Pictures and Passions: A History of Homosexuality in the Visual Arts by James M. Saslow; Viking; 342 pages; $39.95.
This wonderful book is the first comprehensive survey of male and female homosexuality in art.
For many of us, "gay art" means gay erotic art, primarily male nudes, and here the literature has not been lacking. However, to Dr. Saslow, author of Ganymede and the Renaissance, there is more to gay art than sex: "This book chronicles the manifold ways that homosexuality has contributed to visual culture, from bisexual Greek men who paid neighborhood potters to turn out gifts for their beloved boys to the homophobic propaganda of Adolf Hitler."
Gay art works "range from American Indian basket weaving to clothing, mass media, popular arts and advertising, and even buildings and cities - for, as the old saw pithily puts it, We shape our buildings, and our buildings shape us.'"
All this explains Saslow's frequent excursions into social and political history, though sometimes we wish he'd spend more time discussing his main topic, which is art. Still, even art historians realize that we cannot understand art without understanding the society that produced it.
The jury is still out as to whether there is a vital link among same-sex lovin' people throughout history, and Saslow only adds to the controversy by widening the scope of his study to include "a continuum of emotions between people of the same sex, from homosocial friendship to homoerotic intimacy to genital passion, whether or not they culminate in sexual union." This loose definition allows Saslow to avoid the pitfalls of the essentialist-constructivist controversy, and write a survey as wide as all humanity.
Following an all-too brief survey of "tribal societies", Saslow dives into the Classical World, perhaps the period in history most closely linked to homosexual art. He then moves on to the Middle Ages, the Renaissance - the other "golden age" of homoerotic art - and "Asia and Islam" before dealing with the last two centuries' explosion of gay and lesbian art.
When he was asked if there was a "gay aesthetic", the late film critic Vito Russo (The Celluloid Closet) replied, "No, and I've got one." Perhaps this is why it's so difficult for Saslow or anyone else to write a comprehensive survey of post-Stonewall LGBT art.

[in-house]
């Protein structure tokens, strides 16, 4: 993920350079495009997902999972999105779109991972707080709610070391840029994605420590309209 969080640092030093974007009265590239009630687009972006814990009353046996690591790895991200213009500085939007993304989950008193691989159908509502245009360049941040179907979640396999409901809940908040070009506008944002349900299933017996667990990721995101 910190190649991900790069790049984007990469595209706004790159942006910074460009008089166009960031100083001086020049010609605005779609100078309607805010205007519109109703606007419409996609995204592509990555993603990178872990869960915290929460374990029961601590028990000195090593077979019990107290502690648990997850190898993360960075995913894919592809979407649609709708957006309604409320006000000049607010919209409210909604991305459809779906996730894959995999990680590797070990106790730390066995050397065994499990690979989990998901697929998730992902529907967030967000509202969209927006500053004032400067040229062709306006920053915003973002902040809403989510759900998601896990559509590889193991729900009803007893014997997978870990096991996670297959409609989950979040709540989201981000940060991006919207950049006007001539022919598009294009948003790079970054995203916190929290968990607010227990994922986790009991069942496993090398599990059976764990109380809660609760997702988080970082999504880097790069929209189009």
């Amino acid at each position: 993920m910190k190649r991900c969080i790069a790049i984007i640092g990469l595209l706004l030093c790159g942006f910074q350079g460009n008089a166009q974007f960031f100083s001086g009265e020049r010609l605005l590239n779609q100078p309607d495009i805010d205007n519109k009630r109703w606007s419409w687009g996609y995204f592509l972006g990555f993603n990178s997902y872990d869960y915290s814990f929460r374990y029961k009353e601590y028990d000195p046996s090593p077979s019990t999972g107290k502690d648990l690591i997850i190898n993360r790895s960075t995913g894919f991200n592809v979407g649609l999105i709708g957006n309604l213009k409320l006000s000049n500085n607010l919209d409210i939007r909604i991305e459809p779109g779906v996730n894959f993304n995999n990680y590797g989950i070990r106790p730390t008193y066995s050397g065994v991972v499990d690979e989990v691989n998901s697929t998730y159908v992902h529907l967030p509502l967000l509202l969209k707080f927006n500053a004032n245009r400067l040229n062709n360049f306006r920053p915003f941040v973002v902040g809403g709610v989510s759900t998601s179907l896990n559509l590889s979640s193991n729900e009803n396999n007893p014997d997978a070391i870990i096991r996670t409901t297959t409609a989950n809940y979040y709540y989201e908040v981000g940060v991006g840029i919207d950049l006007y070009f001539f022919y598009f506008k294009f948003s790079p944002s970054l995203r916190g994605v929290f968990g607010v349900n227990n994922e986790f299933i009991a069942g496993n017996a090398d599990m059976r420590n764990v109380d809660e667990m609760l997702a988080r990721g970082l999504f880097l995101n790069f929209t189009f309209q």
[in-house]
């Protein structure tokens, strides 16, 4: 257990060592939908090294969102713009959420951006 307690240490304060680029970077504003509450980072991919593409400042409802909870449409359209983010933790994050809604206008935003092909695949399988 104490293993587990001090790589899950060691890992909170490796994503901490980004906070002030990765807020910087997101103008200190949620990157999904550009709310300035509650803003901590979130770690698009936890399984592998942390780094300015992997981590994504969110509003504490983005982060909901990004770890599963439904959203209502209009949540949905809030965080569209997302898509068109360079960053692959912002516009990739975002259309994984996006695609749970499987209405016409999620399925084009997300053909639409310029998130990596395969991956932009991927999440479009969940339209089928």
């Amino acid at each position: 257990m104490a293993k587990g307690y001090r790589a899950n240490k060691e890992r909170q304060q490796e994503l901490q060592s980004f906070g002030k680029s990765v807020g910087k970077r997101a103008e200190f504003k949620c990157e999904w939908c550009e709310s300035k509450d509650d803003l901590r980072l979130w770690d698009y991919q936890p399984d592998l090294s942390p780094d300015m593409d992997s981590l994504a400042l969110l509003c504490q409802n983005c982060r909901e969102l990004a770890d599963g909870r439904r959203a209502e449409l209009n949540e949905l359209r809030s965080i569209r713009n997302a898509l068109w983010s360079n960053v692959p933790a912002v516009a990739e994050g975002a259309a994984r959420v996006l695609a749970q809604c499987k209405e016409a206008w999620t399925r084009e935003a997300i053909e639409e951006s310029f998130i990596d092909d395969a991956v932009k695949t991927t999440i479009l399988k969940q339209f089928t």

As he put it, "Any attempt to chart this burgeoning territory faces several hurdles. One is sheer size ... Another is too little time ... And a third is diversity..." Even so, Saslow manages to cover a wide field in his all-too brief chapter on contemporary queer art, from Keith Haring's graffiti to Tee Corinne's negatives to the NAMES Project Quilt, which Saslow rightly calls "the largest gay art project in history."
Though fashion and interior design (two "gay" art forms) are given short shrift, Saslow's survey includes gay architect Philip Johnson's design for the Cathedral of Hope in Dallas, Karin Daan's Homomonument in Amsterdam and George Segal's Gay Liberation statuary group in Greenwich Village.
"Though the present always seems less coherent than the past, the current richness of gay and lesbian art is, like all of postmodern culture, undeniably tentative, fragmented, and contested", not unlike Pictures and Passions. Even so, James Saslow's survey is the most complete work of its kind, a good introduction to LesBiGay art and culture, and a near-perfect holiday gift for the educated, art-lovin' person on your list.
Gay Essentials: Facts for Your Queer Brain by David Bianco; Alyson Books; 327 pages; $12.95.
Gay Essentials is a collection of essays taken from David Bianco's popular syndicated column, "Past Out".
Appearing in 75 newspapers across the USA, "Past Out" serves as a primer in LesBiGay history, politics and culture, and manages the near-impossible by being both educational and entertaining. Even those of us who know our gay history well enjoy Bianco's column, for he is a genius at including new angles and little-known bits of trivia in his often-told tales.
With Gay Essentials, readers who missed the earlier columns will be able to catch up while those who collected every installment will be able to throw out their old newspapers. "I have not attempted ... to write a comprehensive history of homosexuality," Bianco admits.
Though Bianco tried his best to place his essays in some sort of chronological order, a series of articles that were written to stand on their own do not make for a connected narrative.
Even worse from a scholarly point of view is the lack of footnotes or an index, though the list of suggested readings give us an idea of where Bianco got his information from (I've used some of the same sources).
Gay Essentials will not be used by scholars, who will go to the original sources, but by educated lesbians and gay males who want to know more about our collective past. They will not be disappointed.